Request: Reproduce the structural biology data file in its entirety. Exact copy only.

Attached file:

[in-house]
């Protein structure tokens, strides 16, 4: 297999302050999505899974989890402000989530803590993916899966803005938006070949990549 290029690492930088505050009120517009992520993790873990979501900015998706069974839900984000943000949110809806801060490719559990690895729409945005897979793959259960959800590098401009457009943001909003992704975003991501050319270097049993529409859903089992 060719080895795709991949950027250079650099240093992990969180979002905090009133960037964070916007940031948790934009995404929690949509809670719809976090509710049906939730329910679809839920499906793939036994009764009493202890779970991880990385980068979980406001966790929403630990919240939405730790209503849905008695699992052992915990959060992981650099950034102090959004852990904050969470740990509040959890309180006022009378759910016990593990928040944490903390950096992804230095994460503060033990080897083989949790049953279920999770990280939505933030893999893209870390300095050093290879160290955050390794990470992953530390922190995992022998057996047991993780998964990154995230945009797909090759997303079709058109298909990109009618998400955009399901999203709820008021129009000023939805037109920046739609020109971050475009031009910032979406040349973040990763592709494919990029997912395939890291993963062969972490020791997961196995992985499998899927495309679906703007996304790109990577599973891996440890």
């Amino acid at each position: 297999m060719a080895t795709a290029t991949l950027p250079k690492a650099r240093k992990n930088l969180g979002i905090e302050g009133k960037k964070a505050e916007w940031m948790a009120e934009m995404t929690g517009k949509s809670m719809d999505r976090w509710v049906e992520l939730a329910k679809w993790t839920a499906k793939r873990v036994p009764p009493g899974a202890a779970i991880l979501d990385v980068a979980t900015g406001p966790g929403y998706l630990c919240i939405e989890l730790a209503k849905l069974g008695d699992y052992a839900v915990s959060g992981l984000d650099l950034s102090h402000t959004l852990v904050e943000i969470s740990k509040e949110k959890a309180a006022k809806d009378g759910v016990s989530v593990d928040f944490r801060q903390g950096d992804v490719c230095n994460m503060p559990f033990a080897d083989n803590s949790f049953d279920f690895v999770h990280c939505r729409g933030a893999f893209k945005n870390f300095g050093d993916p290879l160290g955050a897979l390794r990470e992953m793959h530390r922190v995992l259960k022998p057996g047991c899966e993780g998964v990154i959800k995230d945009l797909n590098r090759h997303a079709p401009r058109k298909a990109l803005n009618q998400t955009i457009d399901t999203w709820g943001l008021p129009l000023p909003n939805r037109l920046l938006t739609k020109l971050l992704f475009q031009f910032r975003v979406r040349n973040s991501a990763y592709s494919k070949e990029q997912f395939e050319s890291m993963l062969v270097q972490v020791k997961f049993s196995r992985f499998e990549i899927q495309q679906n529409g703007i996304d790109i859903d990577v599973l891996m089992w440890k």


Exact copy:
[in-house]
């Protein structure tokens, strides 16, 4: 297999302050999505899974989890402000989530803590993916899966803005938006070949990549 290029690492930088505050009120517009992520993790873990979501900015998706069974839900984000943000949110809806801060490719559990690895729409945005897979793959259960959800590098401009457009943001909003992704975003991501050319270097049993529409859903089992 060719080895795709991949950027250079650099240093992990969180979002905090009133960037964070916007940031948790934009995404929690949509809670719809976090509710049906939730329910679809839920499906793939036994009764009493202890779970991880990385980068979980406001966790929403630990919240939405730790209503849905008695699992052992915990959060992981650099950034102090959004852990904050969470740990509040959890309180006022009378759910016990593990928040944490903390950096992804230095994460503060033990080897083989949790049953279920999770990280939505933030893999893209870390300095050093290879160290955050390794990470992953530390922190995992022998057996047991993780998964990154995230945009797909090759997303079709058109298909990109009618998400955009399901999203709820008021129009000023939805037109920046739609020109971050475009031009910032979406040349973040990763592709494919990029997912395939890291993963062969972490020791997961196995992985499998899927495309679906703007996304790109990577599973891996440890």
């Amino acid at each position: 297999m060719a080895t795709a290029t991949l950027p250079k690492a650099r240093k992990n930088l969180g979002i905090e302050g009133k960037k964070a505050e916007w940031m948790a009120e934009m995404t929690g517009k949509s809670m719809d999505r976090w509710v049906e992520l939730a329910k679809w993790t839920a499906k793939r873990v036994p009764p009493g899974a202890a779970i991880l979501d990385v980068a979980t900015g406001p966790g929403y998706l630990c919240i939405e989890l730790a209503k849905l069974g008695d699992y052992a839900v915990s959060g992981l984000d650099l950034s102090h402000t959004l852990v904050e943000i969470s740990k509040e949110k959890a309180a006022k809806d009378g759910v016990s989530v593990d928040f944490r801060q903390g950096d992804v490719c230095n994460m503060p559990f033990a080897d083989n803590s949790f049953d279920f690895v999770h990280c939505r729409g933030a893999f893209k945005n870390f300095g050093d993916p290879l160290g955050a897979l390794r990470e992953m793959h530390r922190v995992l259960k022998p057996g047991c899966e993780g998964v990154i959800k995230d945009l797909n590098r090759h997303a079709p401009r058109k298909a990109l803005n009618q998400t955009i457009d399901t999203w709820g943001l008021p129009l000023p909003n939805r037109l920046l938006t739609k020109l971050l992704f475009q031009f910032r975003v979406r040349n973040s991501a990763y592709s494919k070949e990029q997912f395939e050319s890291m993963l062969v270097q972490v020791k997961f049993s196995r992985f499998e990549i899927q495309q679906n529409g703007i996304d790109i859903d990577v599973l891996m089992w440890k």